Hearing loss in California can be the result of many different factors, ranging from external environmental influences to negative reactions to medications. But in at least half of the cases of those diagnosed with hearing loss, the cause can be linked directly to genetic origins. Follow along to learn more about the connections between genes and hearing, and just how these hereditary traits can lead to hearing troubles.
Genes and the ear
Each individual gene contains information that serves as the instruction for how your body develops and functions. Any change in a gene that causes it to form differently than it normally would is called a mutation, and if these genetic changes are hereditary, they are referred to as familial mutations. These mutations can further be classified as dominant or recessive, depending on how prominent they may have been in your family’s history. In most cases, those with genes that have mutations will not have any other symptoms beyond the hearing loss, which is commonly referred to as being non-syndromic. In about 30 percent of those experiencing hearing loss, though, the mutations will produce other symptoms.
Hereditary hearing loss
The cochlea is the part of your ear that changes the sounds you hear into nerve signals that the brain can interpret, and as a result receives many different types of instructions in order to function properly. If there are any mutations in the genes that are responsible for this ear-to-brain communication, hearing loss can result.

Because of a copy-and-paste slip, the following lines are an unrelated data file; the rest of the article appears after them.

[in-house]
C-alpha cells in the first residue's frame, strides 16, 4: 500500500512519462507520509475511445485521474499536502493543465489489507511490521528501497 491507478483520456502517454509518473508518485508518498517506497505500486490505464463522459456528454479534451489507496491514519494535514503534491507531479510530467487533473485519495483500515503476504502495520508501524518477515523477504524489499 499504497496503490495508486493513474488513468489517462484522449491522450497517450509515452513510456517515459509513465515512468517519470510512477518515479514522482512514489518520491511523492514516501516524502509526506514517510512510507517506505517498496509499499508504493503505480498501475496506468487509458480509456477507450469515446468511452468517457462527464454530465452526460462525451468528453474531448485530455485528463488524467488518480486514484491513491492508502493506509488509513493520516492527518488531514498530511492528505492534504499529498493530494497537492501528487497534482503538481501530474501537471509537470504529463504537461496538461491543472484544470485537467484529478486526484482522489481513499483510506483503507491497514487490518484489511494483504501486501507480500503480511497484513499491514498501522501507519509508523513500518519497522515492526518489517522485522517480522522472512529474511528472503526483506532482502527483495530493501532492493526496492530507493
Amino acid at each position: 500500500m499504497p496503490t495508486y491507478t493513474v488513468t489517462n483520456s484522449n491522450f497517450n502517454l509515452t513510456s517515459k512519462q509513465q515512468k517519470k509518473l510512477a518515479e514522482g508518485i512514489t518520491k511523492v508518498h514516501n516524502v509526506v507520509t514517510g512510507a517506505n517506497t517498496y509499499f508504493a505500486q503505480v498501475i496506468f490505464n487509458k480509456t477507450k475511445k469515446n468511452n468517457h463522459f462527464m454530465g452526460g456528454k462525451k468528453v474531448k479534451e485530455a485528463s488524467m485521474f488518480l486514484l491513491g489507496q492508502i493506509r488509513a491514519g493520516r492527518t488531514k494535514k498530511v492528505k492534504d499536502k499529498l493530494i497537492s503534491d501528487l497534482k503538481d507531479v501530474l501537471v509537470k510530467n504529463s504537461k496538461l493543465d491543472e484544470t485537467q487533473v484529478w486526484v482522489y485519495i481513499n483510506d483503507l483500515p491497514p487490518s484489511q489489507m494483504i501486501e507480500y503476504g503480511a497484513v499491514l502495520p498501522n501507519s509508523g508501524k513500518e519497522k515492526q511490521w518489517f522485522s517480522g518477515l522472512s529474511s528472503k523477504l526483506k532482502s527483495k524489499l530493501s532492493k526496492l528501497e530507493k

For example, the GJB2 gene contains the genetic material responsible for producing certain proteins that are vital for the proper function of the cochlea. If there is a familial mutation with this particular gene, newborns can be born with hearing loss. Children receive two copies of the GJB2 gene, one from each parent. If a child receives one normal copy and one copy with a mutation, the child will likely have normal hearing function, as most of these mutations are recessive. However, if both parents pass on a copy of the gene with a mutation, the child will experience hearing loss. If this happens when the parents have normal hearing function themselves, it is likely that they each have one mutated copy and one normal copy, and they have both passed along the copy of the gene with the mutation to their child.
Because hearing loss can be caused by many different factors, it is best to visit an audiologist for a hearing test to determine what the exact cause of your hearing loss in California may be. Whether you are scheduling an exam for yourself or for your children, the comprehensive hearing tests at Valley Hearing Center – Salinas are designed to get to the bottom of your hearing loss by weighing all of these factors, thereby enabling us to put together the best corrective plan for you to be able to hear comfortably and confidently. Give us a call today to schedule an appointment to learn more about your hearing loss. We look forward to helping you improve your future!
Categorised in: Hearing Loss
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